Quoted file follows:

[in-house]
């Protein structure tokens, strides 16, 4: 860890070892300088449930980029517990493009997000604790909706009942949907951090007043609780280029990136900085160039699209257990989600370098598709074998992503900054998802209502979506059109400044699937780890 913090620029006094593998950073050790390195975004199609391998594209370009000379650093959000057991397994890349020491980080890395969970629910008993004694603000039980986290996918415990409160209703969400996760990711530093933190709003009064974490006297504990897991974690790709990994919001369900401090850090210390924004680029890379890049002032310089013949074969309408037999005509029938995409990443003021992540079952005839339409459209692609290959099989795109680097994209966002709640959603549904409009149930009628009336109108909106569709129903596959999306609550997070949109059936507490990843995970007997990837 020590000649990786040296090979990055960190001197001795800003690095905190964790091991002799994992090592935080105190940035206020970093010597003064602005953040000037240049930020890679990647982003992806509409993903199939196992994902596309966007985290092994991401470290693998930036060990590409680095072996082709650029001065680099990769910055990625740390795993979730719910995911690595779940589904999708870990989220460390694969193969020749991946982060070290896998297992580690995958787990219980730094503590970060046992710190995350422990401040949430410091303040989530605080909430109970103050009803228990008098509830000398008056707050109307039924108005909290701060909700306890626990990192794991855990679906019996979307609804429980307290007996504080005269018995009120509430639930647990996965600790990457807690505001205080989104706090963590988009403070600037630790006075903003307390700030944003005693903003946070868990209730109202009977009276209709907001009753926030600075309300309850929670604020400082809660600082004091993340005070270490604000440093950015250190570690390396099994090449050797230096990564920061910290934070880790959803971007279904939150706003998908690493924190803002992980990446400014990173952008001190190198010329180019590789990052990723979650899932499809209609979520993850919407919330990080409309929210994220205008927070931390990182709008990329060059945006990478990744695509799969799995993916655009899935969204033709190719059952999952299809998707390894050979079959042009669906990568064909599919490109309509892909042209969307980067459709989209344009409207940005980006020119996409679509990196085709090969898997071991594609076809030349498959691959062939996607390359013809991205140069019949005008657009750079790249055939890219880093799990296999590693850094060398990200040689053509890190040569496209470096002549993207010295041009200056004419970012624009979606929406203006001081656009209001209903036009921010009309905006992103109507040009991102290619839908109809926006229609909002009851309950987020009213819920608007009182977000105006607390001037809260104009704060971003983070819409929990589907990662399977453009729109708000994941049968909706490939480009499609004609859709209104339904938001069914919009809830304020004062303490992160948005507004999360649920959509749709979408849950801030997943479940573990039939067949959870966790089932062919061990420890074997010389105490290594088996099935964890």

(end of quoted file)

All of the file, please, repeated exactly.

[in-house]
């Protein structure tokens, strides 16, 4: 860890070892300088449930980029517990493009997000604790909706009942949907951090007043609780280029990136900085160039699209257990989600370098598709074998992503900054998802209502979506059109400044699937780890 913090620029006094593998950073050790390195975004199609391998594209370009000379650093959000057991397994890349020491980080890395969970629910008993004694603000039980986290996918415990409160209703969400996760990711530093933190709003009064974490006297504990897991974690790709990994919001369900401090850090210390924004680029890379890049002032310089013949074969309408037999005509029938995409990443003021992540079952005839339409459209692609290959099989795109680097994209966002709640959603549904409009149930009628009336109108909106569709129903596959999306609550997070949109059936507490990843995970007997990837 020590000649990786040296090979990055960190001197001795800003690095905190964790091991002799994992090592935080105190940035206020970093010597003064602005953040000037240049930020890679990647982003992806509409993903199939196992994902596309966007985290092994991401470290693998930036060990590409680095072996082709650029001065680099990769910055990625740390795993979730719910995911690595779940589904999708870990989220460390694969193969020749991946982060070290896998297992580690995958787990219980730094503590970060046992710190995350422990401040949430410091303040989530605080909430109970103050009803228990008098509830000398008056707050109307039924108005909290701060909700306890626990990192794991855990679906019996979307609804429980307290007996504080005269018995009120509430639930647990996965600790990457807690505001205080989104706090963590988009403070600037630790006075903003307390700030944003005693903003946070868990209730109202009977009276209709907001009753926030600075309300309850929670604020400082809660600082004091993340005070270490604000440093950015250190570690390396099994090449050797230096990564920061910290934070880790959803971007279904939150706003998908690493924190803002992980990446400014990173952008001190190198010329180019590789990052990723979650899932499809209609979520993850919407919330990080409309929210994220205008927070931390990182709008990329060059945006990478990744695509799969799995993916655009899935969204033709190719059952999952299809998707390894050979079959042009669906990568064909599919490109309509892909042209969307980067459709989209344009409207940005980006020119996409679509990196085709090969898997071991594609076809030349498959691959062939996607390359013809991205140069019949005008657009750079790249055939890219880093799990296999590693850094060398990200040689053509890190040569496209470096002549993207010295041009200056004419970012624009979606929406203006001081656009209001209903036009921010009309905006992103109507040009991102290619839908109809926006229609909002009851309950987020009213819920608007009182977000105006607390001037809260104009704060971003983070819409929990589907990662399977453009729109708000994941049968909706490939480009499609004609859709209104339904938001069914919009809830304020004062303490992160948005507004999360649920959509749709979408849950801030997943479940573990039939067949959870966790089932062919061990420890074997010389105490290594088996099935964890």